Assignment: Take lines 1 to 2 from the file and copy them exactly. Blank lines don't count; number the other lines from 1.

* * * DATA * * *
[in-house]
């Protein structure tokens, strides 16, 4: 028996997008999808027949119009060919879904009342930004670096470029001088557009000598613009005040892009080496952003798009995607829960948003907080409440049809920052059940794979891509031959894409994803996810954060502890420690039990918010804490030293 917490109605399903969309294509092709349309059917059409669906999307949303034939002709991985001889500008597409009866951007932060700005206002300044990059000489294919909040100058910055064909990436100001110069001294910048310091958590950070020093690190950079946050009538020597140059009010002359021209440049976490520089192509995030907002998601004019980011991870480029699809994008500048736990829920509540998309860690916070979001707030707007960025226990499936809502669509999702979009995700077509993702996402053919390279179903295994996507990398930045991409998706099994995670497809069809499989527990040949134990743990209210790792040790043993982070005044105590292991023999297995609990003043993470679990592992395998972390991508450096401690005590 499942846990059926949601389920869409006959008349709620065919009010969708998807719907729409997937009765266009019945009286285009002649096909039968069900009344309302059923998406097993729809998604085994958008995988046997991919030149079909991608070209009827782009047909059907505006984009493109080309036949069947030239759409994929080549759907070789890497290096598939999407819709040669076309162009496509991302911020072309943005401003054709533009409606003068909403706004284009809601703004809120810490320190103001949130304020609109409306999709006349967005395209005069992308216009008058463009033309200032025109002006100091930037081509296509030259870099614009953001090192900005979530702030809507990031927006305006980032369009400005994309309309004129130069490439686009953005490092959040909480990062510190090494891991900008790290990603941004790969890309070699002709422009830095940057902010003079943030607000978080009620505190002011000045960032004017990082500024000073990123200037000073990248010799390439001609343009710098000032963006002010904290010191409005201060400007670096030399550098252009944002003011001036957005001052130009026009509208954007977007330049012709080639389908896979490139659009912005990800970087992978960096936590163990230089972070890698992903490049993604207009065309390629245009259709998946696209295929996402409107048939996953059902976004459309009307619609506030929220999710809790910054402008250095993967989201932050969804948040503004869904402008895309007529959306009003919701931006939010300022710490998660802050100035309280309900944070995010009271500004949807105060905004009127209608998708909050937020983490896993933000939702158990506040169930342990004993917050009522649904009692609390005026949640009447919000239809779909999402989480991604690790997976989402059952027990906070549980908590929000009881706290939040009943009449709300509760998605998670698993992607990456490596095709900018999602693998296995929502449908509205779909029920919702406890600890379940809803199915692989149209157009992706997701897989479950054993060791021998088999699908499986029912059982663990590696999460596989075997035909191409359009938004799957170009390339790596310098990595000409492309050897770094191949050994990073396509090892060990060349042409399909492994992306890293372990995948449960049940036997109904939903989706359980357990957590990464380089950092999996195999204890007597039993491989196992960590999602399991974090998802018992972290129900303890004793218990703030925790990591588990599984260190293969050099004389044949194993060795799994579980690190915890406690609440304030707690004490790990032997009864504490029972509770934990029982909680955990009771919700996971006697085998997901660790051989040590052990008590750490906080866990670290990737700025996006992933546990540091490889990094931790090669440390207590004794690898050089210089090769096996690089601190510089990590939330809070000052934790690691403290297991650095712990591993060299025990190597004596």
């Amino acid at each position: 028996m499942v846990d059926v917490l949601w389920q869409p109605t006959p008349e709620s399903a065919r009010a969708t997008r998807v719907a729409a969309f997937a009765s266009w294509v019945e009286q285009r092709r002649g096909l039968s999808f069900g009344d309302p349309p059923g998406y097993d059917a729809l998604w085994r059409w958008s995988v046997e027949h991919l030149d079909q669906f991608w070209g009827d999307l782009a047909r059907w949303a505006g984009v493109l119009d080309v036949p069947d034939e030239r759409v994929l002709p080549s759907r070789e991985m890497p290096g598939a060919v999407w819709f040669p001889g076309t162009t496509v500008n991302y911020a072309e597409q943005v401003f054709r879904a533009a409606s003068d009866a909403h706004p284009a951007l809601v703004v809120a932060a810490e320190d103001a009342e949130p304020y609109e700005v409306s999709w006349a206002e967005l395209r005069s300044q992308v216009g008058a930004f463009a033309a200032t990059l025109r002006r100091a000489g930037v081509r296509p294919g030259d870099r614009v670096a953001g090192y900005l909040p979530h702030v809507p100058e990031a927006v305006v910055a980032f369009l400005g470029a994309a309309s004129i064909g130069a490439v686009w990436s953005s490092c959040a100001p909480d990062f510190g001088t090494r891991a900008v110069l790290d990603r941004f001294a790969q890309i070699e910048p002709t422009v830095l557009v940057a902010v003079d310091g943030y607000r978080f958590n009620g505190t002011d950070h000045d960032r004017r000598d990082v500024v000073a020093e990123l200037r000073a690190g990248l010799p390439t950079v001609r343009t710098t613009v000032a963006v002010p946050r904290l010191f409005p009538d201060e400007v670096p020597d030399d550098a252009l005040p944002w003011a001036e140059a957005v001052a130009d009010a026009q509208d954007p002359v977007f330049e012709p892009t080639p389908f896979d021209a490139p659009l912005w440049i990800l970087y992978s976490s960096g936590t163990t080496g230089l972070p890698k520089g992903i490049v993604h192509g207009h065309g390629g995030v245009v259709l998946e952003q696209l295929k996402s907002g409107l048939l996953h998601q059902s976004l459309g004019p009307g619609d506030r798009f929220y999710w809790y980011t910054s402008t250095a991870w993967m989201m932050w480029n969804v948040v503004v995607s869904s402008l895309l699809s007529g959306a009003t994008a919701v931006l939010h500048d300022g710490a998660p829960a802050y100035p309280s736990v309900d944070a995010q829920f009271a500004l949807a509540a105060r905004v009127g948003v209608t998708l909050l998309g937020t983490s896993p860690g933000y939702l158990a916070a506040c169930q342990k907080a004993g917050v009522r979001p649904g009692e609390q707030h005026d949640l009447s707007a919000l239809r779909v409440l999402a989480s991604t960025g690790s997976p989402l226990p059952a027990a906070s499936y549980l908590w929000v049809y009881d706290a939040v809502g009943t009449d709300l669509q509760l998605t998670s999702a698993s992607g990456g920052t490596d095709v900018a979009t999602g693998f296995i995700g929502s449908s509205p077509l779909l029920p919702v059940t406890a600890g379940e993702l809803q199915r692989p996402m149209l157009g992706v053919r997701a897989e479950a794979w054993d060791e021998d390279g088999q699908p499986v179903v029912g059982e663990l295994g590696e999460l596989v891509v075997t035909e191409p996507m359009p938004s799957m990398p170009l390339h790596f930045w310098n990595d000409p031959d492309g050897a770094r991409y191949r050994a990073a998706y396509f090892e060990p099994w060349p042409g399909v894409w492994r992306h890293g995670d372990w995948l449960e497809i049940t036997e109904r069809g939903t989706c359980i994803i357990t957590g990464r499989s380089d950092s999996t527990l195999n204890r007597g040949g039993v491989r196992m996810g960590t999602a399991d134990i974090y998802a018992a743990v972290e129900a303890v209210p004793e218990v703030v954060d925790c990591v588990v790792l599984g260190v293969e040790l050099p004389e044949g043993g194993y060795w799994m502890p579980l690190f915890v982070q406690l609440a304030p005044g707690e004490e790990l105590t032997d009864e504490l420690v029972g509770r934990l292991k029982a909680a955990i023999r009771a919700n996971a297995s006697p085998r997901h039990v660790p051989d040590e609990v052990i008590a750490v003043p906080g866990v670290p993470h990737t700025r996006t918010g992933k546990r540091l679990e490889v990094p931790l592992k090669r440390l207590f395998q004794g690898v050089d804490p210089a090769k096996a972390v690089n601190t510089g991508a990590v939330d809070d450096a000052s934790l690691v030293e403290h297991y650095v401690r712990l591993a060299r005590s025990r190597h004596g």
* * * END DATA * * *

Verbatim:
[in-house]
């Protein structure tokens, strides 16, 4: 028996997008999808027949119009060919879904009342930004670096470029001088557009000598613009005040892009080496952003798009995607829960948003907080409440049809920052059940794979891509031959894409994803996810954060502890420690039990918010804490030293 917490109605399903969309294509092709349309059917059409669906999307949303034939002709991985001889500008597409009866951007932060700005206002300044990059000489294919909040100058910055064909990436100001110069001294910048310091958590950070020093690190950079946050009538020597140059009010002359021209440049976490520089192509995030907002998601004019980011991870480029699809994008500048736990829920509540998309860690916070979001707030707007960025226990499936809502669509999702979009995700077509993702996402053919390279179903295994996507990398930045991409998706099994995670497809069809499989527990040949134990743990209210790792040790043993982070005044105590292991023999297995609990003043993470679990592992395998972390991508450096401690005590 499942846990059926949601389920869409006959008349709620065919009010969708998807719907729409997937009765266009019945009286285009002649096909039968069900009344309302059923998406097993729809998604085994958008995988046997991919030149079909991608070209009827782009047909059907505006984009493109080309036949069947030239759409994929080549759907070789890497290096598939999407819709040669076309162009496509991302911020072309943005401003054709533009409606003068909403706004284009809601703004809120810490320190103001949130304020609109409306999709006349967005395209005069992308216009008058463009033309200032025109002006100091930037081509296509030259870099614009953001090192900005979530702030809507990031927006305006980032369009400005994309309309004129130069490439686009953005490092959040909480990062510190090494891991900008790290990603941004790969890309070699002709422009830095940057902010003079943030607000978080009620505190002011000045960032004017990082500024000073990123200037000073990248010799390439001609343009710098000032963006002010904290010191409005201060400007670096030399550098252009944002003011001036957005001052130009026009509208954007977007330049012709080639389908896979490139659009912005990800970087992978960096936590163990230089972070890698992903490049993604207009065309390629245009259709998946696209295929996402409107048939996953059902976004459309009307619609506030929220999710809790910054402008250095993967989201932050969804948040503004869904402008895309007529959306009003919701931006939010300022710490998660802050100035309280309900944070995010009271500004949807105060905004009127209608998708909050937020983490896993933000939702158990506040169930342990004993917050009522649904009692609390005026949640009447919000239809779909999402989480991604690790997976989402059952027990906070549980908590929000009881706290939040009943009449709300509760998605998670698993992607990456490596095709900018999602693998296995929502449908509205779909029920919702406890600890379940809803199915692989149209157009992706997701897989479950054993060791021998088999699908499986029912059982663990590696999460596989075997035909191409359009938004799957170009390339790596310098990595000409492309050897770094191949050994990073396509090892060990060349042409399909492994992306890293372990995948449960049940036997109904939903989706359980357990957590990464380089950092999996195999204890007597039993491989196992960590999602399991974090998802018992972290129900303890004793218990703030925790990591588990599984260190293969050099004389044949194993060795799994579980690190915890406690609440304030707690004490790990032997009864504490029972509770934990029982909680955990009771919700996971006697085998997901660790051989040590052990008590750490906080866990670290990737700025996006992933546990540091490889990094931790090669440390207590004794690898050089210089090769096996690089601190510089990590939330809070000052934790690691403290297991650095712990591993060299025990190597004596």